Biodiscovery case in Mongolia

Biodiscovery case in Mongolia

In the ravines and valleys of western provinces of Mongolia, grows a special plant, Comarum Salesovianum, that locals call the “sneezing plant”, as any human or animal will sneeze if they smell it.

For generations, Mongolians have known the antibacterial properties of the sneezing plant. This traditional knowledge encouraged the Bioorganic Chemistry and Pharmacognosy Laboratory of the National University of Mongolia (NUM) to join forces with the “Monos” Medical institute (a private institute owned by the Monos Group), the National Center for Dermatology of Mongolia (a public institute) and the Tohoku Pharmaceutical University of Japan, to conduct a research and development of a “phytoacne” cream.

The cream is being produced and sold by the “Mongolia Bio Products – Lab”, a start-up company of the NUM. Sales of the product started at the NUM brand shop in march  2018, and later on, Monos pharmacies have started selling it, having to pay royalties to the start-up company.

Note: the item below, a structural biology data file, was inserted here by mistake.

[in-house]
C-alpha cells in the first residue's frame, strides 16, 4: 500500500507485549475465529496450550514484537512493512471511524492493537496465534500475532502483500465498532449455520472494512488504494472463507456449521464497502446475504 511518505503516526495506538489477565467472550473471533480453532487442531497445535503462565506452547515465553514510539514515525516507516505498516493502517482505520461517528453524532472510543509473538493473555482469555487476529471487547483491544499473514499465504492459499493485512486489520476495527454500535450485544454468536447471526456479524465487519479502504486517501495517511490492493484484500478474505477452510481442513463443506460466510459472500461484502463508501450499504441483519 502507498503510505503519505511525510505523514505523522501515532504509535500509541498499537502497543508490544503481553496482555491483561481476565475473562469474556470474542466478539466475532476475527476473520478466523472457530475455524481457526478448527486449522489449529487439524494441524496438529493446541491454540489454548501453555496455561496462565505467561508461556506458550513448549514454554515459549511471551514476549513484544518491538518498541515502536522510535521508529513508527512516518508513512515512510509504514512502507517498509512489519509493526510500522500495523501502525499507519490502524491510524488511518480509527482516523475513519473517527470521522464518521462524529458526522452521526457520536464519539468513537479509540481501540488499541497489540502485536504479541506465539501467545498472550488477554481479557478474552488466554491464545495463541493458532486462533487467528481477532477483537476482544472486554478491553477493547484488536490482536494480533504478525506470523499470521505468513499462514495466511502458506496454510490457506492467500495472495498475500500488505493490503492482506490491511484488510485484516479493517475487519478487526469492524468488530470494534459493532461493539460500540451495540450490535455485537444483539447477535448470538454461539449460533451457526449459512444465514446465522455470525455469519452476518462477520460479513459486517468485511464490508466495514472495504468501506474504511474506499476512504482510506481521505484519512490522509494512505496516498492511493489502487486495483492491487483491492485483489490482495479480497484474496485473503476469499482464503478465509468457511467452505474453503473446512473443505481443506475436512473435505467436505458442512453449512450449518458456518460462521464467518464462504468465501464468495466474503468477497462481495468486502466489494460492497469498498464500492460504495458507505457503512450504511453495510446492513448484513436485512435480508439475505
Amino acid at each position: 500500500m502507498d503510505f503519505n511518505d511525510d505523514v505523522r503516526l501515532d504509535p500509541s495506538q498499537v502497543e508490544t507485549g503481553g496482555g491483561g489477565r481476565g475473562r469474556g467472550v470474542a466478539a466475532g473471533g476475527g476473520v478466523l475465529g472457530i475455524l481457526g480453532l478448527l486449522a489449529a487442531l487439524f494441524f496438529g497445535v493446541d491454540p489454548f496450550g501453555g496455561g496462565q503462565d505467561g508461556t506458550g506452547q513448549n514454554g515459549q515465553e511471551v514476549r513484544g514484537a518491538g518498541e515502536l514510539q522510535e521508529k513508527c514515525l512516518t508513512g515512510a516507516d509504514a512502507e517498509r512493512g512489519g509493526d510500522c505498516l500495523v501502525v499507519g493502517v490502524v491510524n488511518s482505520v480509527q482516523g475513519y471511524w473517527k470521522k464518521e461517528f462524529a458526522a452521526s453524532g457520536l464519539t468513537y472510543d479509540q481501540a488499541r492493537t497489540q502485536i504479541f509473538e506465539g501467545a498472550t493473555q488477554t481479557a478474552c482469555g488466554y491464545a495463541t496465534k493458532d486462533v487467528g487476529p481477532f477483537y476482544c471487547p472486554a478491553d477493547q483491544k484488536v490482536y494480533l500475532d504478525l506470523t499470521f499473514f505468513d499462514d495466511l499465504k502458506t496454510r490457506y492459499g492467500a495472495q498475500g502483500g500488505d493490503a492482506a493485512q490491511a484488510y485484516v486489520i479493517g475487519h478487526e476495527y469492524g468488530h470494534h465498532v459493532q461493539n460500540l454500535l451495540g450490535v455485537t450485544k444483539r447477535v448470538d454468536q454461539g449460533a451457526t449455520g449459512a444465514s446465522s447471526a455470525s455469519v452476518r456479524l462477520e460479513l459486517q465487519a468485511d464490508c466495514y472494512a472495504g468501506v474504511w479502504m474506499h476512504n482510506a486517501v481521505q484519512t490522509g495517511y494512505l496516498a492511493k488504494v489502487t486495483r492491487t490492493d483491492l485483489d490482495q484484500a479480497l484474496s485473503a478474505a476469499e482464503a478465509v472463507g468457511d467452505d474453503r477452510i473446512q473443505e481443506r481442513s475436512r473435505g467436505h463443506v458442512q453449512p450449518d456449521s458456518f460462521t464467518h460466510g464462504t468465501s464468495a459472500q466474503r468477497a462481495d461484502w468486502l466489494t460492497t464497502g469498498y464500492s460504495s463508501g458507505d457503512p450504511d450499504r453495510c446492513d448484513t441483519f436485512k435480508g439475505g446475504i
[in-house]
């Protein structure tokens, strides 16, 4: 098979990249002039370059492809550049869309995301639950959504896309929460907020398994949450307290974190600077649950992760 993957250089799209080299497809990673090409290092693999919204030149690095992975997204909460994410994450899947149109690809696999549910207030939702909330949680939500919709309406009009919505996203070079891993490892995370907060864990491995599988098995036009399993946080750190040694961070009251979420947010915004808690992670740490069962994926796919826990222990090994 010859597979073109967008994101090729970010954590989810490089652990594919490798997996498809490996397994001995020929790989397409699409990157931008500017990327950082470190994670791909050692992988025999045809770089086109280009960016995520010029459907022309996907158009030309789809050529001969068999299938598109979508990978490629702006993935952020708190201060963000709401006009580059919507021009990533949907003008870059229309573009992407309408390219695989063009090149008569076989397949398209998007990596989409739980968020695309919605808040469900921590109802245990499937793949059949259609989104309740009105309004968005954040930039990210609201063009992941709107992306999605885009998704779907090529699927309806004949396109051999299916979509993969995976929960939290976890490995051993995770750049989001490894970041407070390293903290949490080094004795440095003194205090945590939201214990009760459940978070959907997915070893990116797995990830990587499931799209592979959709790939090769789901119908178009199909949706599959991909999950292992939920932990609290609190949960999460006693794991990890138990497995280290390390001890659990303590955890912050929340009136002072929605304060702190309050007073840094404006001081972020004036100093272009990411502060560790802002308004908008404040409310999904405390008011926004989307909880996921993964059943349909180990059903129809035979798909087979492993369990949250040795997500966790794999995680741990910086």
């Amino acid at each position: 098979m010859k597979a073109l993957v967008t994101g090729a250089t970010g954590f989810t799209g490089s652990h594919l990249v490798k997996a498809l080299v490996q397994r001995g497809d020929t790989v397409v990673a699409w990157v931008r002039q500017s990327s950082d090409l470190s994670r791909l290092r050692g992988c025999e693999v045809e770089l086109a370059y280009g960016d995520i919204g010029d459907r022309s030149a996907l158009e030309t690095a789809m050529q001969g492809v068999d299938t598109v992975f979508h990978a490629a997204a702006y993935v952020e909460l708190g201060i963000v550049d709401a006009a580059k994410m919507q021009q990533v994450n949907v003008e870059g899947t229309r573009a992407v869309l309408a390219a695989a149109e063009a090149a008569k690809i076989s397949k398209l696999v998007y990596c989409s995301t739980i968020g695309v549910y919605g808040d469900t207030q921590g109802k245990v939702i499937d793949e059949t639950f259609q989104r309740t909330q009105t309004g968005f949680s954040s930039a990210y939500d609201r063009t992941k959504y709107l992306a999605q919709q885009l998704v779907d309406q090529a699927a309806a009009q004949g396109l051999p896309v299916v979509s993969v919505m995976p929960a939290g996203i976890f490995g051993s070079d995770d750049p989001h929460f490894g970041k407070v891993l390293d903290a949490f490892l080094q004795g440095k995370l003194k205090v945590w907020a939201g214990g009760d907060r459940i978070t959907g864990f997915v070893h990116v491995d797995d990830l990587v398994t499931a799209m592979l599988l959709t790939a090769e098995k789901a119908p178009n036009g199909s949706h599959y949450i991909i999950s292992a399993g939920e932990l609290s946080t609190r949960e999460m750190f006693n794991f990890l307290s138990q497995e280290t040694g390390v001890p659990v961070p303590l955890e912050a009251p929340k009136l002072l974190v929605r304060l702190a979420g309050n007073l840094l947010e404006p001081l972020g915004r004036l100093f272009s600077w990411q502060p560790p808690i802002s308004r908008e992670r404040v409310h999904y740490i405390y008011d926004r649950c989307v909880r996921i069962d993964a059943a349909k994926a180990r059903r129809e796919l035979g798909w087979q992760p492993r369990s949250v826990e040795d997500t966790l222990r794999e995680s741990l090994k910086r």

This biodiscovery case has both monetary and non-monetary benefits, as per the Nagoya Protocol and Bonn Guidelines. As part of the partnership, the Bioorganic Chemistry and Pharmacognosy Laboratory of NUM has also received non-monetary benefits such as new analytics equipment.

This biodiscovery project, supported by the UNDP-GEF Global ABS Project, aims to achieve several Sustainable Development Goals (SDG). Among them, SDG 15 (Life on Land), SDG 9 (Industry, Innovation and Infrastructure) and SDG 8 (Decent work and Economic Growth).

Learn more on this biodiscovery case here.

View more on Mongolia and its implementation of the Nagoya Protocol here.

Scroll to Top

Send this to a friend